DEAD box polypeptide 3 (DDX3) is a subfamily of the DEAD (for the sequence Asp-Glu-Ala-Asp) box RNA helicases, a family of proteins characterized by the conserved motif (Abdelhaleem, 2005; Rosner and Rinkevich, 2007). The DEAD box proteins are ATP-dependent, and involved in unwinding double-stranded RNA structures and remodeling RNA protein interactions. Thus, they are crucial for RNA metabolism, including transcription, splicing, RNA export, ribosome biogenesis, RNA degradation and translation initiation (Benz et al., 1999). In cattle, this gene is located on the X-chromosome (DDX3X) and the Y-chromosome (DDX3Y) (Liu et al., 2009). Due to length polymorphism between DDX3X and DDX3Y this gene is used as a target for sex determination in this study. Due to an insertion or deletion in the region amplified in the X-specific (DDX3X) or Y-specific (DDX3Y) gene, the amplified fragments are of different sizes.
The efficiency of these primers were tested on the male as well as female cattle meat samples, collected from two different states of India (i.e.) Kerala, West Bengal, which are approximately 2,000 km apart. The primers were effectively differentiated the sexes of the randomly coded samples for each set of primers (Figures 5 and 6), which suggests the wider applicability of these primers in sex determination of cattle meat.


In conclusion our findings show that the PCR assay based on the DEAD box protein gene is reliable for sex identification in cattle meat. Due to relatively short size (<200-bp) of the PCR products, this method can be successfully applied to sex determination of cattle meat samples with highly degraded DNA in a relatively shorter period of time. Also, the advantage of this assay is that neither additional control amplicons with a second locus-specific autosomal primer pair nor restriction endonuclease steps are necessary for sex determination and control of the PCR reaction. To our knowledge, this is the first report to demonstrate the applicability of DEAD box protein gene for sexing cattle meat.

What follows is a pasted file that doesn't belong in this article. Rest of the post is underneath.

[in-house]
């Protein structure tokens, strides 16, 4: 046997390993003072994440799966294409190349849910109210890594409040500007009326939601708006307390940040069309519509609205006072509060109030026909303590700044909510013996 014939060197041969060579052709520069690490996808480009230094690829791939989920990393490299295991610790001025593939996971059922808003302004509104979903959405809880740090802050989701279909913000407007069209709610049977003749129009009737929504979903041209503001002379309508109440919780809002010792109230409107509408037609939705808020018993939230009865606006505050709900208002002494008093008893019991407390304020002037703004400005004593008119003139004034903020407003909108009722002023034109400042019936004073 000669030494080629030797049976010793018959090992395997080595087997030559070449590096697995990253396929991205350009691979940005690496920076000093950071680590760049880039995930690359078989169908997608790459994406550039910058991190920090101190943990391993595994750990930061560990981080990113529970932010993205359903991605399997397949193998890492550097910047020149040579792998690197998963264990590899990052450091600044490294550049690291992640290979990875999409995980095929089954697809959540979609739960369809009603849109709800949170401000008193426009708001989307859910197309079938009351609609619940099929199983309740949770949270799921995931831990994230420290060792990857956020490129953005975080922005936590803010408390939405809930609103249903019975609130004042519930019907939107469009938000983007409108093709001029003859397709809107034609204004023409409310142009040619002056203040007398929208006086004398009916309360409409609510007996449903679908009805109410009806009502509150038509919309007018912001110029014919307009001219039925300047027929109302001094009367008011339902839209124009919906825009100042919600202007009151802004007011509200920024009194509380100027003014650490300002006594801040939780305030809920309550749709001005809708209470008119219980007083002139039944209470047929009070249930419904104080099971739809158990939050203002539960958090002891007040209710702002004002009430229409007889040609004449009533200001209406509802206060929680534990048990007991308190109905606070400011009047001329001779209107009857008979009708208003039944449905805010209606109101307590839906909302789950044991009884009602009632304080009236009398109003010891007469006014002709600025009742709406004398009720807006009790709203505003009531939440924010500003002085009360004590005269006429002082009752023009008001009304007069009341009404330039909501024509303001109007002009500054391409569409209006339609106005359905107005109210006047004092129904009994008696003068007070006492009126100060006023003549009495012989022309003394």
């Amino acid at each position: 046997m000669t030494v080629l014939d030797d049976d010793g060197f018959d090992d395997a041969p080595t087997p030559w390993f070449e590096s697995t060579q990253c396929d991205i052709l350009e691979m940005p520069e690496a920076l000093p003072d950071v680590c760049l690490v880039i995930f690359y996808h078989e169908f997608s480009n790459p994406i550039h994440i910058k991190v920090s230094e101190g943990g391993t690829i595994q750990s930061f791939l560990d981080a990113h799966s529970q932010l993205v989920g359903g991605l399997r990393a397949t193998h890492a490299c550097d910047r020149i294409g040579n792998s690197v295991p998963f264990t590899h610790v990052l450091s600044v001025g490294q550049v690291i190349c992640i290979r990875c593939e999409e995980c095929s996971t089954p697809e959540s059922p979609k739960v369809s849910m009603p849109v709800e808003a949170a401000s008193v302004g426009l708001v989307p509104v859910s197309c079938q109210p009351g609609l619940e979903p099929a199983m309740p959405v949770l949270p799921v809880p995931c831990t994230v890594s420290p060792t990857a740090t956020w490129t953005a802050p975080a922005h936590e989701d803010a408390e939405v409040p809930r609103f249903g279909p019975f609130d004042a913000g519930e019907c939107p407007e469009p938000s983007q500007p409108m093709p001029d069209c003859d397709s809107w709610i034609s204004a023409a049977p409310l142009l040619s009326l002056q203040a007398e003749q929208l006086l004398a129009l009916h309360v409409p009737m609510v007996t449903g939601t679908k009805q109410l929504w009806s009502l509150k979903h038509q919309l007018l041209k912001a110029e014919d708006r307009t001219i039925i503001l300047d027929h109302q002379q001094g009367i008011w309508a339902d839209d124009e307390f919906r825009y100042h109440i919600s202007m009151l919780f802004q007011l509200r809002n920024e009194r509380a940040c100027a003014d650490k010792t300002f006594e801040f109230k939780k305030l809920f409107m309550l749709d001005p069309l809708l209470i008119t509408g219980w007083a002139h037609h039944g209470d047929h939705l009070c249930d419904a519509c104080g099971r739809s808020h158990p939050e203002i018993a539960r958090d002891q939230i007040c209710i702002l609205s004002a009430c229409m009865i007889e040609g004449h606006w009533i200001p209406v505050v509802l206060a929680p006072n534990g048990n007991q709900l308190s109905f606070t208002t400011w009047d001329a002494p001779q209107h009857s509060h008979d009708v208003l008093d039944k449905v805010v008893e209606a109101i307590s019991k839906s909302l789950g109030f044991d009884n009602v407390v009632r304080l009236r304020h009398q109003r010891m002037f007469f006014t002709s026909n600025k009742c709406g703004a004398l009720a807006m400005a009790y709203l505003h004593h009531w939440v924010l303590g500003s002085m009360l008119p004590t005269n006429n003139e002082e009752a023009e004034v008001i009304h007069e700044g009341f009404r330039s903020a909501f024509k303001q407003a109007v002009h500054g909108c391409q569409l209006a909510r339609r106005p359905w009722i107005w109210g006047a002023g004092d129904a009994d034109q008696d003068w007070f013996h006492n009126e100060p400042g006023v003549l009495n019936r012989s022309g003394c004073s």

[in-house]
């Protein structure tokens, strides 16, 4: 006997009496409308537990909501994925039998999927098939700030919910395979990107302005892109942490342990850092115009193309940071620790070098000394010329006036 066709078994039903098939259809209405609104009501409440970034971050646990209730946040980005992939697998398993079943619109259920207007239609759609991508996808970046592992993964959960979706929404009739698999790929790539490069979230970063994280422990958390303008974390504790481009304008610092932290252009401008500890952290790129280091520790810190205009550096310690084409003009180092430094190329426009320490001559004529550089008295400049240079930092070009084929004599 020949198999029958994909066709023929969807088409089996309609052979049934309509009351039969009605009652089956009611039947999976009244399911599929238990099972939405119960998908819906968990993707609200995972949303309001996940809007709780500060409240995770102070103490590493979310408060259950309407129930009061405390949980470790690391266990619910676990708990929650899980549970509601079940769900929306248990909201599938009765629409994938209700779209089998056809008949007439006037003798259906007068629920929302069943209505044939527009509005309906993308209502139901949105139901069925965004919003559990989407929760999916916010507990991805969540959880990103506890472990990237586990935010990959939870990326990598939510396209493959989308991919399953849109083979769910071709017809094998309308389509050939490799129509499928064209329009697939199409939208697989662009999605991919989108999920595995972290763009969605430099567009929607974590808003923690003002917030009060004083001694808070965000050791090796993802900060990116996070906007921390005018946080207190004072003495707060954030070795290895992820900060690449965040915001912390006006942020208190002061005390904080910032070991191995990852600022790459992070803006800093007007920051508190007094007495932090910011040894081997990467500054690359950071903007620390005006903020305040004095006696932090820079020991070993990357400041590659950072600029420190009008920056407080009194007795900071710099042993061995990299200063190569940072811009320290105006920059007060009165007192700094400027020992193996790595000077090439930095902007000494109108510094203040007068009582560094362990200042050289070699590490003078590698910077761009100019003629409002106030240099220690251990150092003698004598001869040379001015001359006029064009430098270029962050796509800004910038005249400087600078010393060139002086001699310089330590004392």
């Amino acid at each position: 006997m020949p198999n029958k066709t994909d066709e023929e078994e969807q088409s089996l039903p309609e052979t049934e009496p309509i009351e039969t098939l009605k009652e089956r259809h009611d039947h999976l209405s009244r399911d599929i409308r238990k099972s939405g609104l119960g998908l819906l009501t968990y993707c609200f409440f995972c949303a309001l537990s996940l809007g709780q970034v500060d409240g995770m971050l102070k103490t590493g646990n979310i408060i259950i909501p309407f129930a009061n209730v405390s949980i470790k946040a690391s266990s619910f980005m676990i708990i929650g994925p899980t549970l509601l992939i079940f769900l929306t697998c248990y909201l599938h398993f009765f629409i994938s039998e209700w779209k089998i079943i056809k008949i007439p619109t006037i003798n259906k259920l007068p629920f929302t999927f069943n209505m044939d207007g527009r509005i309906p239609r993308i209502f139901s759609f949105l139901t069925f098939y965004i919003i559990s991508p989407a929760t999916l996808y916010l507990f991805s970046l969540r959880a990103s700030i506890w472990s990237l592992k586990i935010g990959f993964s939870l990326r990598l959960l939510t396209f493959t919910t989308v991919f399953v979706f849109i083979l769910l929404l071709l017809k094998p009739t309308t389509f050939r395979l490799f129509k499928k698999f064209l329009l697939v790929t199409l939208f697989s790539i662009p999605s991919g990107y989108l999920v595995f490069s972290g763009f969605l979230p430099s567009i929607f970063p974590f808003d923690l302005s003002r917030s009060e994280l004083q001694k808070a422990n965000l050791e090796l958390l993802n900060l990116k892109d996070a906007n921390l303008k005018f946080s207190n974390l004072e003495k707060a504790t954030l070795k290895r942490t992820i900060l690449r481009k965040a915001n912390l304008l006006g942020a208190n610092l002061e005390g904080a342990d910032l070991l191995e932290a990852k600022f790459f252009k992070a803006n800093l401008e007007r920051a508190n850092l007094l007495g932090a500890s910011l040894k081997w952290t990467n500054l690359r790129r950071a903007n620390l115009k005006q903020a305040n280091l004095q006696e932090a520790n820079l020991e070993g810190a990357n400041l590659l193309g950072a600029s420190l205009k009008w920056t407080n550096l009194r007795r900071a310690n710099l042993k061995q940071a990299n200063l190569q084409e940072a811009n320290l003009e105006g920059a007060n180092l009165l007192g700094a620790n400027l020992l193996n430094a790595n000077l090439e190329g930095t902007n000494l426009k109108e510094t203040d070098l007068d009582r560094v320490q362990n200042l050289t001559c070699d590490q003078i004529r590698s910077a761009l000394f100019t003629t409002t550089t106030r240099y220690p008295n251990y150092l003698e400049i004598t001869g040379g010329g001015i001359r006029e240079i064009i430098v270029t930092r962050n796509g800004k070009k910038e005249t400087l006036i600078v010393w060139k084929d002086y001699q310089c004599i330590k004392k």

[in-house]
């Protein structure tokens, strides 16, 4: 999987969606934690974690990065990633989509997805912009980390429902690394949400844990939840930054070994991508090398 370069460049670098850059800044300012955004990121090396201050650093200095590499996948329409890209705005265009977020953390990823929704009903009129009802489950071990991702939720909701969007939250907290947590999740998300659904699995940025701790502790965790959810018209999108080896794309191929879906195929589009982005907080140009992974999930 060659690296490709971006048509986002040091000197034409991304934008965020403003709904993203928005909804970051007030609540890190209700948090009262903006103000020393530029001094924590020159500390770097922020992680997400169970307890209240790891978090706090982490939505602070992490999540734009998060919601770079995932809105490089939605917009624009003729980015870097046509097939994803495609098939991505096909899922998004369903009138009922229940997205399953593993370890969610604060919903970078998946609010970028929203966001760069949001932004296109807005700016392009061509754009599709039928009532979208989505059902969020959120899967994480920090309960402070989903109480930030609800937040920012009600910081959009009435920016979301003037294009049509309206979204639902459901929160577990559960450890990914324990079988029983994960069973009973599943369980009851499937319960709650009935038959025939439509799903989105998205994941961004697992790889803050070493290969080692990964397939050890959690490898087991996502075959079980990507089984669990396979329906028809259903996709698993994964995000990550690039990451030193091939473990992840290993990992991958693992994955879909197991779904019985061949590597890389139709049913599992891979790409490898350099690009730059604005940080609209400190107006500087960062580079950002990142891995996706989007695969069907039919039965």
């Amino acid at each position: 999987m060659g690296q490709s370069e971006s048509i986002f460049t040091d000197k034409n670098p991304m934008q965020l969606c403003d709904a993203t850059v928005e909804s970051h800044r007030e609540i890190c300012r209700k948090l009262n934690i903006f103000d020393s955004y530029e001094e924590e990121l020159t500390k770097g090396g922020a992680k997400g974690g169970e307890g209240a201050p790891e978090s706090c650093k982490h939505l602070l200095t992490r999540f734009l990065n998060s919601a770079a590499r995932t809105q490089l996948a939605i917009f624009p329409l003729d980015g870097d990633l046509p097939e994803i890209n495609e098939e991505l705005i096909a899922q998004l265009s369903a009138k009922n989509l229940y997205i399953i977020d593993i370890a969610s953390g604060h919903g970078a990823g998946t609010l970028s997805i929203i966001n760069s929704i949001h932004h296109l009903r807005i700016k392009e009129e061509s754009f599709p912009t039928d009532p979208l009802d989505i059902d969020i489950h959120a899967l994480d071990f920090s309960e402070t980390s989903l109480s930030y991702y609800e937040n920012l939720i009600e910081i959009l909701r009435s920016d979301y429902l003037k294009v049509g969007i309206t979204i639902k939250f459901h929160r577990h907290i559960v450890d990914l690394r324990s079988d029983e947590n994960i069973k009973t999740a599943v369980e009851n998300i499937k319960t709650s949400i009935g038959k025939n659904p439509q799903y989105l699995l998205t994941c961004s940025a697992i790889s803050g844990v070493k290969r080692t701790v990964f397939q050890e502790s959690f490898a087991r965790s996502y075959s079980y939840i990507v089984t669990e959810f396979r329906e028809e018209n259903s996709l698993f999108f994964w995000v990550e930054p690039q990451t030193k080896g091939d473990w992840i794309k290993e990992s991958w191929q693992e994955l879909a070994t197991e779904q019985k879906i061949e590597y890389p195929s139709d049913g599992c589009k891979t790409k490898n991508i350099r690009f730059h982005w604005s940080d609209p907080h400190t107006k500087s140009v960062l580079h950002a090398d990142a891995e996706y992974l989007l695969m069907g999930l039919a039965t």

The authors gratefully acknowledge Indian Veterinary Research Institute (IVRI) and Central Avian Research Institute (CARI), Izatnagar, India for providing necessary facilities to accomplish this research.

Figure 1
Alignment of the DDX3X and DDX3Y gene sequences (GenBank accession No. NW003104743.1 and NW003104786.1). The primers DDX3-1F and DDX3-1R are indicated by bold letters. Dashes indicate gaps in alignment.
Figure 2
Alignment of the DDX3X and DDX3Y gene sequences (GenBank accession No. NW003104743.1 and NW003104786.1). The primers DDX3-2F and DDX3-2R are indicated by bold letters. Dashes indicate gaps in alignment.
Figure 3
Electrophoretic pattern of amplified fragments from the cattle meat DNA using DDX3-1F and DDX3-1R primers. Samples are: male (Lanes 1, 3 and 5) and female (Lanes 2, 4 and 6). M-Marker of molecular weight, 100-bp ladder (O’Gene Ruler, Fermentas), N = Non-template control.
Figure 4
Electrophoretic pattern of amplified fragments from the cattle meat DNA using DDX3-2F and DDX3-2R primers. Samples are: male (Lanes 1, 3 and 5) and female (Lanes 2, 4 and 6). M-Marker of molecular weight, 100-bp ladder (O’Gene Ruler, Fermentas), N = Non-template control.
Figure 5
Laboratory validation of the assay in randomly coded samples using DDX3-1F and DDX3-1R primers. Samples are: male (Lanes A, B, F, I, J, K, M, N, O, Q and R) and female (Lanes C, D, E, G, H, L and P). M-Marker of molecular weight, 50-bp ladder (O’Gene Ruler, Fermentas).
Figure 6
Laboratory validation of the assay in randomly coded samples using DDX3-2F and DDX3-2R primers. Samples are: male (Lanes A, B, E, F, I, J, M, N, Q and R) and female (Lanes C, D, G, H, K, L, O and P). M-Marker of molecular weight, 50-bp ladder (O’Gene Ruler, Fermentas).